So, what's the problem with turnover?

Mississippi's lakes are fertile and support abundant phytoplankton - the microscopic algae suspended in the water column. The phytoplankton fuel the food web and produce oxygen. This ultimately leads to good fish production.

But the dense phytoplankton and sometimes turbid water limit light penetration, and the phytoplankton only produce oxygen in the upper few feet of water. Even in Mississippi's clearest lakes, the zone of oxygen production rarely extends deeper than 15 feet. The thermocline in most of Mississippi's larger and deeper lakes is usually about 15 to 20 feet deep. The oxygen is produced above the thermocline in the epilimnion.

Oxygen is present throughout the water column when the lake initially stratifies. After the lake is stratified, oxygen produced in the epilimnion keeps this upper water layer aerated.

Decomposition of materials that die and sink into the hypolimnion depletes the oxygen in the lower water, and the thermocline prevents mixing of the aerated epilimnetic water into the hypolimnion.

By late June, the hypolimnion in most stratified Mississippi lakes lacks sufficient oxygen to support fish. Knowledgeable anglers exploit this - they focus their fishing in the thermocline where the water is cooler but contains oxygen.

When stratification breaks down in the fall, the lower, oxygen-depleted water mixes with the upper water. This is the event called turnover. Depending on the oxygen concentration and the amount of decomposing organic matter in the hypolimnion, mixing can cause an oxygen depletion. Anglers may witness murky, brownish water, even chunks of undecomposed organic matter. In extreme cases, the lack of oxygen may cause a fish kill.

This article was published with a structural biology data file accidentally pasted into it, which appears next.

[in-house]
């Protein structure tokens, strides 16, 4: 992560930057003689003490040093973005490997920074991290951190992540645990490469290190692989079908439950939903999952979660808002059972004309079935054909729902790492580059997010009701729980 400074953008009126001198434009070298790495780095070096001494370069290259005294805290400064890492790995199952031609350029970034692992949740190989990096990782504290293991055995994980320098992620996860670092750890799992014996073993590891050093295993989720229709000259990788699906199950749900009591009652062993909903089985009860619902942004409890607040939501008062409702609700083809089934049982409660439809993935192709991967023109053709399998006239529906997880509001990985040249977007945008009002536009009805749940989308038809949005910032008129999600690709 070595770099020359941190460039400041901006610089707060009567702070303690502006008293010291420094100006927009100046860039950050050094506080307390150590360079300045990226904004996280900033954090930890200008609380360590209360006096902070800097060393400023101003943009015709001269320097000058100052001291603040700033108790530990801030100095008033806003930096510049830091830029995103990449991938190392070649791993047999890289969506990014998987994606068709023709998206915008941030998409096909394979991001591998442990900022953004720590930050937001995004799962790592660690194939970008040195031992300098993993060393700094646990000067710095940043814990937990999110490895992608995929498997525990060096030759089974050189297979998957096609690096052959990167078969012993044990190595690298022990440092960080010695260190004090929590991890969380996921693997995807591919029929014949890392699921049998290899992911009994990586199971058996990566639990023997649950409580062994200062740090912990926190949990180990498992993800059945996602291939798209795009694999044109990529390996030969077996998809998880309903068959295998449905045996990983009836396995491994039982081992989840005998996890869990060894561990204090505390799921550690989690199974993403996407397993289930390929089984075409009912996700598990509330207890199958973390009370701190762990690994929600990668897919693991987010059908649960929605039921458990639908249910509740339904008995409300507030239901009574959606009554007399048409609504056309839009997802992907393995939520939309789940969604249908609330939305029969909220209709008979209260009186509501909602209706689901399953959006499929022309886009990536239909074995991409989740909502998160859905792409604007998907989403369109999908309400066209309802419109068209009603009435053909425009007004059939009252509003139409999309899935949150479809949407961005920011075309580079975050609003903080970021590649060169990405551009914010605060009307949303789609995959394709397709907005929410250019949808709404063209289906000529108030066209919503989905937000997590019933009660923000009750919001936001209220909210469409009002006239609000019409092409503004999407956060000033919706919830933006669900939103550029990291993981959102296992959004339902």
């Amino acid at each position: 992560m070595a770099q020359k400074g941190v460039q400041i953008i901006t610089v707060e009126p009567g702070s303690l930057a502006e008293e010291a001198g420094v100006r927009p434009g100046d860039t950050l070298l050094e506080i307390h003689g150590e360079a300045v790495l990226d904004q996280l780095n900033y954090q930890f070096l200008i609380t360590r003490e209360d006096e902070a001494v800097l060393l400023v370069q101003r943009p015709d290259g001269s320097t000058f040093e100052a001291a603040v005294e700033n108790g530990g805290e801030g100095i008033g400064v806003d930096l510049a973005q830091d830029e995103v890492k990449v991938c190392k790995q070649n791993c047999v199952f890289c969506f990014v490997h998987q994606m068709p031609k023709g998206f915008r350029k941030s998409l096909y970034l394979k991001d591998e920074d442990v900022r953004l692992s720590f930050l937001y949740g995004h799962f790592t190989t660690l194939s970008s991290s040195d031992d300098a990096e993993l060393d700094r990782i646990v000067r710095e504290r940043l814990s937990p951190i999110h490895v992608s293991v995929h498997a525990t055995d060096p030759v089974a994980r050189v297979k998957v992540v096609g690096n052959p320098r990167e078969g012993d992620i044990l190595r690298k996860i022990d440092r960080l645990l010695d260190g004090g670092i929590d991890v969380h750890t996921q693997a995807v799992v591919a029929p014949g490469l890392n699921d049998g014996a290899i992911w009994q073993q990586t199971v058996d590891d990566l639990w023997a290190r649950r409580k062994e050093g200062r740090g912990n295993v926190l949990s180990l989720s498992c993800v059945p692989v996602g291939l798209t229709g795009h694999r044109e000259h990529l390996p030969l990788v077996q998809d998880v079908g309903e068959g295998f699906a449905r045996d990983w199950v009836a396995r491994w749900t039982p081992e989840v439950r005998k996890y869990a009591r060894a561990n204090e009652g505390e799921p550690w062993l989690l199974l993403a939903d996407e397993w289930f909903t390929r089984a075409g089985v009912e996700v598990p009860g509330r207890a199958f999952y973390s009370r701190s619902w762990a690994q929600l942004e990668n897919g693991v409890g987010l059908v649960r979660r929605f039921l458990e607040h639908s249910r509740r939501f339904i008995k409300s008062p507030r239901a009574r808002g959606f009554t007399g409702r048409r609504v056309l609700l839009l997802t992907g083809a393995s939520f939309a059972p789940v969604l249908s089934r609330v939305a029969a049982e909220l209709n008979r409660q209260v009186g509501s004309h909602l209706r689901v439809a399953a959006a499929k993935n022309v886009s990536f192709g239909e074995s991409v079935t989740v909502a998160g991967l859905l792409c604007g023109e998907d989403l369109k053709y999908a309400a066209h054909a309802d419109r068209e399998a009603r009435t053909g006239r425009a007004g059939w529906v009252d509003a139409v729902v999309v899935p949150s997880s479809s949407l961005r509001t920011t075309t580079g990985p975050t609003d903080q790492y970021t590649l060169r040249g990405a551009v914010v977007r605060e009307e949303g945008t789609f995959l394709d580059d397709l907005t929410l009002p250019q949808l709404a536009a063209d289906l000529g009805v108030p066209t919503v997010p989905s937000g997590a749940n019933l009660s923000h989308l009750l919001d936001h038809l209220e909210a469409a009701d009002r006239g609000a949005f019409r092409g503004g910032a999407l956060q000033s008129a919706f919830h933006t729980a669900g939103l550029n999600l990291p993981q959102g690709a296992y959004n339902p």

Fishery biologists don't study what makes fish bite, so there is little biological information to support, or refute, fish turning off during turnover. We do know from experience rearing fish in hatcheries and fish farms that fish stop feeding when oxygen concentrations dip below a couple parts per million. Conceivably, the change in water clarity, or maybe dissolved gases like hydrogen sulfide from the anoxic bottom water, may also adversely affect feeding. If so, these changes directly related to turnover generally last only a few days.

Turnover also brings nutrients stored in the hypolimnion into the light-rich surface water, and an algae bloom may occur. A sudden fall algae bloom is an indication that the lake mixed, but turnover occurred 1 to 2 weeks before the algae bloom.

Be aware that not all lakes stratify and, therefore, do not have turnover. Reservoirs with a high flow through, like Tennessee River hydropower reservoirs, may not stratify. The shallow navigation channel on the Tenn-Tom Waterway, churned by commercial barges and large recreational boats, also will not stratify.

On the other hand, large coves and embayments off the channel may stratify even though the channel doesn't.

Lakes don't have to be deep. Shallow oxbow lakes and even farm ponds can stratify, and the thermocline may only be 3 or 4 feet deep.